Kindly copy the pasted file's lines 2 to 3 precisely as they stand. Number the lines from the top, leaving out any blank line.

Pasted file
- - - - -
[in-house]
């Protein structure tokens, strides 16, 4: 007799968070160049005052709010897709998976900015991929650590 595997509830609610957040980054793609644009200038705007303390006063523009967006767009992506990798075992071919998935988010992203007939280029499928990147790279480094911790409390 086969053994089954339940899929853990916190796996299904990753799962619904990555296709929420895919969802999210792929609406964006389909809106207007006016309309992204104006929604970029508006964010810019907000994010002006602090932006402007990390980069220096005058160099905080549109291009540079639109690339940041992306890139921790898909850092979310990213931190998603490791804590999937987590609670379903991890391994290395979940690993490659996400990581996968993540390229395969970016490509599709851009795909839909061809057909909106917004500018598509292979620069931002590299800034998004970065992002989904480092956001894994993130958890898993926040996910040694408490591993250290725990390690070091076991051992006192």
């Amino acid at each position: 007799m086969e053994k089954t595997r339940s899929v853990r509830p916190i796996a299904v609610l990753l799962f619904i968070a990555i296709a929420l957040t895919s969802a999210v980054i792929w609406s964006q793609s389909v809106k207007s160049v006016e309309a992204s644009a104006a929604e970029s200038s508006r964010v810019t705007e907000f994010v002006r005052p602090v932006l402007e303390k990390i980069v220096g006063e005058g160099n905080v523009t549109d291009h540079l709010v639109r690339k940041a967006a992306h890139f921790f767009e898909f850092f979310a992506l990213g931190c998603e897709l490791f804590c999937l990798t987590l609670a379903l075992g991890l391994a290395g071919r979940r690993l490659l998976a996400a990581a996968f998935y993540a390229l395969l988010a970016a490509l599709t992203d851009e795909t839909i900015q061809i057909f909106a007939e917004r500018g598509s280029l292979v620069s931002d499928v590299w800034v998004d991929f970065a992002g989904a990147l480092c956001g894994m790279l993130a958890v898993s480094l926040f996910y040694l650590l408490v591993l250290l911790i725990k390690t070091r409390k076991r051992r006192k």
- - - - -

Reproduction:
């Protein structure tokens, strides 16, 4: 007799968070160049005052709010897709998976900015991929650590 595997509830609610957040980054793609644009200038705007303390006063523009967006767009992506990798075992071919998935988010992203007939280029499928990147790279480094911790409390 086969053994089954339940899929853990916190796996299904990753799962619904990555296709929420895919969802999210792929609406964006389909809106207007006016309309992204104006929604970029508006964010810019907000994010002006602090932006402007990390980069220096005058160099905080549109291009540079639109690339940041992306890139921790898909850092979310990213931190998603490791804590999937987590609670379903991890391994290395979940690993490659996400990581996968993540390229395969970016490509599709851009795909839909061809057909909106917004500018598509292979620069931002590299800034998004970065992002989904480092956001894994993130958890898993926040996910040694408490591993250290725990390690070091076991051992006192």
């Amino acid at each position: 007799m086969e053994k089954t595997r339940s899929v853990r509830p916190i796996a299904v609610l990753l799962f619904i968070a990555i296709a929420l957040t895919s969802a999210v980054i792929w609406s964006q793609s389909v809106k207007s160049v006016e309309a992204s644009a104006a929604e970029s200038s508006r964010v810019t705007e907000f994010v002006r005052p602090v932006l402007e303390k990390i980069v220096g006063e005058g160099n905080v523009t549109d291009h540079l709010v639109r690339k940041a967006a992306h890139f921790f767009e898909f850092f979310a992506l990213g931190c998603e897709l490791f804590c999937l990798t987590l609670a379903l075992g991890l391994a290395g071919r979940r690993l490659l998976a996400a990581a996968f998935y993540a390229l395969l988010a970016a490509l599709t992203d851009e795909t839909i900015q061809i057909f909106a007939e917004r500018g598509s280029l292979v620069s931002d499928v590299w800034v998004d991929f970065a992002g989904a990147l480092c956001g894994m790279l993130a958890v898993s480094l926040f996910y040694l650590l408490v591993l250290l911790i725990k390690t070091r409390k076991r051992r006192k």